27 June 2020 - Across Colorado, communities large and small are diverting cars around main streets to allow more open-air, socially-distanced dining, shopping, and strolling.
And now the state is stepping in with a new $4.1 million grant program to encourage more creative uses for public streets as businesses revive after the pandemic shutdown.
Denver, Boulder, Littleton, Louisville, Arvada, Frisco, Breckenridge, Carbondale, Erie, Fort Collins and Estes Park are among the first municipalities to experiment with shifting pavement built for cars to pedestrian-only pockets.
Gov. Jared Polis’s new multi-agency Can Do Colorado Community Challenge — announced Thursday amidst a flurry of initiatives — is championing those kinds of community efforts with grants that support safer workplaces, more open restaurants and easier remote working.
Other state agencies involved in the challenge include the departments of labor, local affairs, regulatory affairs, public health, the Regional Air Quality Council, the Denver Regional Council of Governments and the Colorado Energy Office, all working to maintain progress made during the pandemic on issues like traffic and air quality. The agencies are offering a variety of grants, from a $500,000 program that offers e-bikes and e-scooters to low-income workers to commuting incentives for workers and employers that could improve air quality.
The Colorado Department of Transportation is providing “small-scale grants” to cities and towns that can quickly convert parking spots and roads into plazas, using money available in the state’s Multi-Modal Options Fund. The agency also is offering micro grants up to $5,000 for communities that promote telework to reduce commuter traffic on local roads.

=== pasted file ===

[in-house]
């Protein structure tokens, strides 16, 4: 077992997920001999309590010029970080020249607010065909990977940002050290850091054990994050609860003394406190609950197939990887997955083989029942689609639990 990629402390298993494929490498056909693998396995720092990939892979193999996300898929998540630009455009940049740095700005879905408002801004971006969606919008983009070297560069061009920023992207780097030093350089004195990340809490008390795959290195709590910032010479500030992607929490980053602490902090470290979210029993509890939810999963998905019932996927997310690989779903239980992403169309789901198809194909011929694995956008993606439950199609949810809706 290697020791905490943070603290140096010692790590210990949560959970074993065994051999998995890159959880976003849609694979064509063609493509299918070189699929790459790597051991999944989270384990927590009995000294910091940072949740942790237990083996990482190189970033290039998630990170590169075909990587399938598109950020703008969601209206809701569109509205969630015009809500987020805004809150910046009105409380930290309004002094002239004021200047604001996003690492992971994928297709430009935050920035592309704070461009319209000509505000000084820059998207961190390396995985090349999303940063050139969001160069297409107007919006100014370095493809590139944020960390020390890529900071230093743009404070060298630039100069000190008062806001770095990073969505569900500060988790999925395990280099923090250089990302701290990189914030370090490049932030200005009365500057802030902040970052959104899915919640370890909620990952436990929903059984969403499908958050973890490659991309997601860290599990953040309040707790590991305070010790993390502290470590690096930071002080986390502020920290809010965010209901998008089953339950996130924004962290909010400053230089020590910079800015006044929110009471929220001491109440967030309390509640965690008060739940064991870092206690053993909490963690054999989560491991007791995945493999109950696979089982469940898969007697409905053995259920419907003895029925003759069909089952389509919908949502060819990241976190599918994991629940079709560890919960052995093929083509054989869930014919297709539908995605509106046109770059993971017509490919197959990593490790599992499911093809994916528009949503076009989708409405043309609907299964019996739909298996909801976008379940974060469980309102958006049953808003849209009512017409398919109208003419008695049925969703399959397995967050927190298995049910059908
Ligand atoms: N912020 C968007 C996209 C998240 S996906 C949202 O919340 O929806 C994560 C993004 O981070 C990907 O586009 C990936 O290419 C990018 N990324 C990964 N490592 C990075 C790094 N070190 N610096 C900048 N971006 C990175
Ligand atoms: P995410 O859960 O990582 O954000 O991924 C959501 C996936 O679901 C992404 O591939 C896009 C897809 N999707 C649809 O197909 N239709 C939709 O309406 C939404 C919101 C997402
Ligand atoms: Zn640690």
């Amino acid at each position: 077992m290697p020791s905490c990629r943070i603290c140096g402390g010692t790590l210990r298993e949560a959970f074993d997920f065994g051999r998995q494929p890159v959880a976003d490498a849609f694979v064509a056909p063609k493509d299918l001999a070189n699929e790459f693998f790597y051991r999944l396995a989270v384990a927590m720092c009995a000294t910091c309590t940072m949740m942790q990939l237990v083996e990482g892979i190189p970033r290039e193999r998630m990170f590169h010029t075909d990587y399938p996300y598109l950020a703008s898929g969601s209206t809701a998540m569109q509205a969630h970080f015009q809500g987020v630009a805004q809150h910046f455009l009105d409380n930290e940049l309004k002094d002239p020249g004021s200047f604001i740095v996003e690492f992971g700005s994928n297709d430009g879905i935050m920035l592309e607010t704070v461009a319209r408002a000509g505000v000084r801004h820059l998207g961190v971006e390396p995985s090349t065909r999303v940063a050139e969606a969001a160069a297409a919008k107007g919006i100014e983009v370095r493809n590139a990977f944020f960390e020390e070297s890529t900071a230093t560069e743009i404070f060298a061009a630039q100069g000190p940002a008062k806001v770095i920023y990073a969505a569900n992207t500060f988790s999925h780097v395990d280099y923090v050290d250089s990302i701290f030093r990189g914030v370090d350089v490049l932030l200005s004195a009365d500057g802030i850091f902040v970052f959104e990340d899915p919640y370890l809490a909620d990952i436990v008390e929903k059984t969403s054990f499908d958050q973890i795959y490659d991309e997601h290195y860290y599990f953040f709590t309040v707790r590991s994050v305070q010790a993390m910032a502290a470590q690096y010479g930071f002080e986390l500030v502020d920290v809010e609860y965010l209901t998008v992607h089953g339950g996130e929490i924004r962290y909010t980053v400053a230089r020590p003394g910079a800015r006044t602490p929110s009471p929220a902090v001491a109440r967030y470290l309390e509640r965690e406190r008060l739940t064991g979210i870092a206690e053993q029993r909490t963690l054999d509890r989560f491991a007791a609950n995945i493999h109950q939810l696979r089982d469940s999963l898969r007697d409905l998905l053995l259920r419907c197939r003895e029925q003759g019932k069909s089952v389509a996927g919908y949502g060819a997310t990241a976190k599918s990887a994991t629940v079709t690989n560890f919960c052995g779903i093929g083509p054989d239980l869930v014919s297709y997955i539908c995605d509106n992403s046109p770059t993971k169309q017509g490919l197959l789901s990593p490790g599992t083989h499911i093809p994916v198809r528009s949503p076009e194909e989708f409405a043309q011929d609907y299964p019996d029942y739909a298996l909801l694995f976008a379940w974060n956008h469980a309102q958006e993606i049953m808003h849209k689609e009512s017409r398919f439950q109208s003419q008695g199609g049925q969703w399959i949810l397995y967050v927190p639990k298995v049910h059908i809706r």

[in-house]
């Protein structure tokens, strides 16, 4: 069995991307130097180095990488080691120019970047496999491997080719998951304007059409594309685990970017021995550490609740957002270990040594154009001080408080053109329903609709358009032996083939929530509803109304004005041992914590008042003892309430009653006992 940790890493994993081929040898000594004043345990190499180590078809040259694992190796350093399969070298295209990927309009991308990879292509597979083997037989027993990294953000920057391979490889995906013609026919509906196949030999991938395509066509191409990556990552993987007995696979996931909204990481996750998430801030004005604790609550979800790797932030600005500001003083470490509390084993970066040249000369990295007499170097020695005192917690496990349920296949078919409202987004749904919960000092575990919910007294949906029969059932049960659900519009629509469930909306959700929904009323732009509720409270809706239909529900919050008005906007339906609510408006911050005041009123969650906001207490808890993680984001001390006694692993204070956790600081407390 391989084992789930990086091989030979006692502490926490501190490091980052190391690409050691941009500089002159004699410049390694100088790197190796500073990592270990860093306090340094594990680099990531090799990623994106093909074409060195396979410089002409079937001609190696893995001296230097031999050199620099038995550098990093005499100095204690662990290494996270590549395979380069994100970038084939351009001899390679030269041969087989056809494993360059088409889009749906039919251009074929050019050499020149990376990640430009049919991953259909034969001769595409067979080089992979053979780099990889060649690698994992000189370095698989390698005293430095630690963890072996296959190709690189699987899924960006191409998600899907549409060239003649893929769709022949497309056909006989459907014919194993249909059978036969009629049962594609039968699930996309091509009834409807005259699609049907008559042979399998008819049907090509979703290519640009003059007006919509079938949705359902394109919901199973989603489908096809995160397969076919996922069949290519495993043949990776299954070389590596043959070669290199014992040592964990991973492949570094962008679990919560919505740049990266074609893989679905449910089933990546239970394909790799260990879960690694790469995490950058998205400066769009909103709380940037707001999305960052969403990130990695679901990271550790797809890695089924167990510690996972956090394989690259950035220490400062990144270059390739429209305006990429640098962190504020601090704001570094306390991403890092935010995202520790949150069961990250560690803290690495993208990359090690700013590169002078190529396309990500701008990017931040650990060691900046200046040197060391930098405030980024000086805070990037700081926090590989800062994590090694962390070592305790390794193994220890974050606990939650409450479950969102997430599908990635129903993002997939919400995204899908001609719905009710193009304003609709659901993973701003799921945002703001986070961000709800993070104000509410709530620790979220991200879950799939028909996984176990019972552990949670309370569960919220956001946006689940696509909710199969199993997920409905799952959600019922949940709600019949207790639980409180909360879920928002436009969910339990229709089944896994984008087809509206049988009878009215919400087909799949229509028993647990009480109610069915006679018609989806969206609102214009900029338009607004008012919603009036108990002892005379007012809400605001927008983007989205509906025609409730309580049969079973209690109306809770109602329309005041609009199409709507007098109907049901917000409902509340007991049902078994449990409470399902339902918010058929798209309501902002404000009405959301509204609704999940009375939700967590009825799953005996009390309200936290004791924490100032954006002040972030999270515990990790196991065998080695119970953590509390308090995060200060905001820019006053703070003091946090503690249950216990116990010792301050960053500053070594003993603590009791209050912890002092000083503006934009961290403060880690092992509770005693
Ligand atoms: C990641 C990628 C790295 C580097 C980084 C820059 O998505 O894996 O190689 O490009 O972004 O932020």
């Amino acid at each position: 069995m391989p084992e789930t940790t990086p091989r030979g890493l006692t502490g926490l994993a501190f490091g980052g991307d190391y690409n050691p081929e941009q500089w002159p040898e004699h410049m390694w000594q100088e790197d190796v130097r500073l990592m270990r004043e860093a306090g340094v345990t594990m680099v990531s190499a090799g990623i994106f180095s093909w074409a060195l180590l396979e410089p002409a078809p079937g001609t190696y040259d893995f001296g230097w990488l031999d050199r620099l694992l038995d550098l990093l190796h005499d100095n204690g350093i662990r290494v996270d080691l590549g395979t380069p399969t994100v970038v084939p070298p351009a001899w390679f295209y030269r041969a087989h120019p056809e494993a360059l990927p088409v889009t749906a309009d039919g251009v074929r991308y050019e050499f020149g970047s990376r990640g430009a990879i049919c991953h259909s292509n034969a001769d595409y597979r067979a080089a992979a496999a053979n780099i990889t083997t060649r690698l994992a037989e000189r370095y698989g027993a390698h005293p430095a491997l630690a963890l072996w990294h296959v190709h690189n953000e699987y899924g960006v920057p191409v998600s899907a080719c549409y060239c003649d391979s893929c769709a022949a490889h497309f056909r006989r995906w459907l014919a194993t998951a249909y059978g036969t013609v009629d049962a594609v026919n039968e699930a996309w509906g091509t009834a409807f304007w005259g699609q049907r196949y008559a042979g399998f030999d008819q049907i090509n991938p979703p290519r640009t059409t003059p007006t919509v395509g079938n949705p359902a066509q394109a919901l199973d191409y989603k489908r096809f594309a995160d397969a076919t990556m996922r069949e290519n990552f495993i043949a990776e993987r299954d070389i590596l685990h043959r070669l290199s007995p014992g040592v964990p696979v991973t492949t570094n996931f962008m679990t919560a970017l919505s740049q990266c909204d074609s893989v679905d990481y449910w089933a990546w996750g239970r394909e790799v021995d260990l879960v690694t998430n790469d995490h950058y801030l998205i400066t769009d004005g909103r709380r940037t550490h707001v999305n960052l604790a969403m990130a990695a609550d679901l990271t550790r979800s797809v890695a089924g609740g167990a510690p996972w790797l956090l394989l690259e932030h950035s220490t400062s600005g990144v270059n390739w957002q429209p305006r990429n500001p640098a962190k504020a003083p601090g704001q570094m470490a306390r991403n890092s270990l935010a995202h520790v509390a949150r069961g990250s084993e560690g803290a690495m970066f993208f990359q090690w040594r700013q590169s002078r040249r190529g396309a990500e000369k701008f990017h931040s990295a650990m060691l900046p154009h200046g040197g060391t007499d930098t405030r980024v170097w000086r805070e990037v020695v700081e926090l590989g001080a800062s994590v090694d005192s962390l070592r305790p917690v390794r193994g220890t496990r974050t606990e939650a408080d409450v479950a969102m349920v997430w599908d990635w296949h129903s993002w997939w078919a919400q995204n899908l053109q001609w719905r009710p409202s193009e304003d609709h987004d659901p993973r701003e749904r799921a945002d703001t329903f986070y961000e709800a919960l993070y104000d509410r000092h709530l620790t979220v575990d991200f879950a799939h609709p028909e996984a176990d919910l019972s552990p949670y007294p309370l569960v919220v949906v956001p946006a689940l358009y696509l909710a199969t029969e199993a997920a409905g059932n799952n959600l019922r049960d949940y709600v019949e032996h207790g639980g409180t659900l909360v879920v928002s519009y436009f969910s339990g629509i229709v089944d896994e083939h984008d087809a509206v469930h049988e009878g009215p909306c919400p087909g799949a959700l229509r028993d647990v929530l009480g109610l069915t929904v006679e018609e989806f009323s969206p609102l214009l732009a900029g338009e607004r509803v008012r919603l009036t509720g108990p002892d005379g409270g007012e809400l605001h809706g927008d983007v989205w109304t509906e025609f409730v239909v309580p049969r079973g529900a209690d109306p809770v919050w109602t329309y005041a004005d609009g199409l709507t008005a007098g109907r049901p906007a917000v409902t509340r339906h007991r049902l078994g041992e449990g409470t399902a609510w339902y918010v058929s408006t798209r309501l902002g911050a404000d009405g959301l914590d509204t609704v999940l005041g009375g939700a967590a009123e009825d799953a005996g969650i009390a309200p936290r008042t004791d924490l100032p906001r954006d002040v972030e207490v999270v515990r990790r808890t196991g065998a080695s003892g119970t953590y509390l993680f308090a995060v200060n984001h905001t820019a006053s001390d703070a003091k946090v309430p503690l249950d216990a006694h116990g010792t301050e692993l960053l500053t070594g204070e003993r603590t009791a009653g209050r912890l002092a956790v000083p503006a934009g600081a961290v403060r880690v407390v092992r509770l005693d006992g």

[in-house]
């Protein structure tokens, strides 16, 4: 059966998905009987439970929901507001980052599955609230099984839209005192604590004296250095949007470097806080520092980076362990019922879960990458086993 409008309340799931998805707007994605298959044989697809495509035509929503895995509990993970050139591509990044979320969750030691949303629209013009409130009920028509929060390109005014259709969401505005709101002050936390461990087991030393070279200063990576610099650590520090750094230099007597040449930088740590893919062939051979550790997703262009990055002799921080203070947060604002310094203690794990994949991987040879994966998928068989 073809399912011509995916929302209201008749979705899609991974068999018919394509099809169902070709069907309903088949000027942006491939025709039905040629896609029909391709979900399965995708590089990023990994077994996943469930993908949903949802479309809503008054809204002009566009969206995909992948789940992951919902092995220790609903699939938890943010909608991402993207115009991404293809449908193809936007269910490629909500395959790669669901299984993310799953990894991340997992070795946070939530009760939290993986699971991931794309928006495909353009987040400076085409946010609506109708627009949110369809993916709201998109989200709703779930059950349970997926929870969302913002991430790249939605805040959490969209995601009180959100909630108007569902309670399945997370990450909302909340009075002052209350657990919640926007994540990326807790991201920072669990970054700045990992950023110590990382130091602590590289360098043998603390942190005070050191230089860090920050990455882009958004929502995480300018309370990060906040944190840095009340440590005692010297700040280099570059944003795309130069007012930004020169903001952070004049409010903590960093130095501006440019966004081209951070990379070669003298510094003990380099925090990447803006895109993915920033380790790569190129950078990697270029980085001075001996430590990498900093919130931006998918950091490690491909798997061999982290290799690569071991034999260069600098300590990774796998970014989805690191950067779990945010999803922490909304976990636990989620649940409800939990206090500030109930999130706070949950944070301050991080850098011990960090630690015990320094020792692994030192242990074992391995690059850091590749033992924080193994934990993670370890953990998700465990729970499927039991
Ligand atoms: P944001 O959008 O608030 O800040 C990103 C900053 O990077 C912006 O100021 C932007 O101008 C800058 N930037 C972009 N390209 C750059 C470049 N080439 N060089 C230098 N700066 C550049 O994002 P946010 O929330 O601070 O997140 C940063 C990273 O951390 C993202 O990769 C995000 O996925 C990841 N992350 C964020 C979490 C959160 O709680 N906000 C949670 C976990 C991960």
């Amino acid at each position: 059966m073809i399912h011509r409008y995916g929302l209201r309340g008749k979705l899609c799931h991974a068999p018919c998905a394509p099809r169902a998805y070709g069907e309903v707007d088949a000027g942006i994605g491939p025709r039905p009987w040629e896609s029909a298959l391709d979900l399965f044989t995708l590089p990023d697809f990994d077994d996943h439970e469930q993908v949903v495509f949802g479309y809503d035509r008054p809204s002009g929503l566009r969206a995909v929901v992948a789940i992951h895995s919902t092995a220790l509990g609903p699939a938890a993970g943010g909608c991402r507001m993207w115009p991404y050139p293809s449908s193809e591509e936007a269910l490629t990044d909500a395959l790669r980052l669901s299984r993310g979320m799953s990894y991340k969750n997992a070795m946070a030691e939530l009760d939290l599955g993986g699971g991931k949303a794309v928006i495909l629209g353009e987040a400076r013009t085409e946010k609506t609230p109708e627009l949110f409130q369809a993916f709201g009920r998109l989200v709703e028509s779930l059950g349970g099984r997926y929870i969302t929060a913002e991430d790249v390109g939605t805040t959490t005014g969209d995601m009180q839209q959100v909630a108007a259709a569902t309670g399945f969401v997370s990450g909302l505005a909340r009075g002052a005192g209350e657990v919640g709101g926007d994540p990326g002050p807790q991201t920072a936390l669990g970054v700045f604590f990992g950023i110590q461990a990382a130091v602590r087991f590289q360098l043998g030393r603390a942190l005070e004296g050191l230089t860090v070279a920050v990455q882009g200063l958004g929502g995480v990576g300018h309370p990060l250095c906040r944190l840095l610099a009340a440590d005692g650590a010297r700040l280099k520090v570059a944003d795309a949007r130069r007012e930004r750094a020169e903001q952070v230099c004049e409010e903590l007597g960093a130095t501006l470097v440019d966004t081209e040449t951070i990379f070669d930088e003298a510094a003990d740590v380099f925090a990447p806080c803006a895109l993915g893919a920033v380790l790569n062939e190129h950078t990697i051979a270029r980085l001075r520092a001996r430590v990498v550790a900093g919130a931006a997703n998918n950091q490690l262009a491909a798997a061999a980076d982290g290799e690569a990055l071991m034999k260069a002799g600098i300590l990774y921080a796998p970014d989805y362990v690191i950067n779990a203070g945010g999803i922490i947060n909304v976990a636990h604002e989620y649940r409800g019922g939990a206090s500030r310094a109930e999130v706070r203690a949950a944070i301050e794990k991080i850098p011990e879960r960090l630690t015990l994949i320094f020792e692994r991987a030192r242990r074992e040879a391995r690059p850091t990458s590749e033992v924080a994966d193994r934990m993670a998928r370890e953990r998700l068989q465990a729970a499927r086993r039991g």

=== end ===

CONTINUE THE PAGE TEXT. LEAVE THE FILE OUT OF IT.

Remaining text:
“The blanket learning we can take from this is that government and business are serious about reprioritizing street spaces for all these different reasons and the effect is that people biking and people walking are just as welcome as people in cars,” said Piep van Heuven with Bicycle Colorado.
Bicycle Colorado’s Denver Street Partnership in April surveyed 1,400 Denver residents and found the pandemic stirring a growing focus on walking and biking in the city. Nearly 90% of respondents said the city should reallocate street space for people and they suggested more than 200 stretches of downtown streets for closures and bike lanes, many around Capitol Hill.
The shift away from cars in public space is coming as businesses reopen under strict guidelines for keeping customers spaced 6 feet apart. That’s pushed cafes onto sidewalks and tables into parking lots.
CDOT communications director Matt Inzeo said the agency is working with different communities coming up with ideas for temporarily changing public spaces built for cars. For example, he pointed to Estes Park considering an adjustment to U.S. 34 through downtown, Fort Collins exploring business and restaurant space in diagonal parking spots and Breckenridge closing its entire Main Street to cars and routing traffic around downtown.
Image: Breckenridge opened its historic Main Street as an open-air pedestrian plaza, routing cars around the town. Breckenridge is among several Colorado communities opening roads and parking lots to pedestrians as a way to expand space for businesses and restaurants. (Provided by the Breckenridge Tourism Office).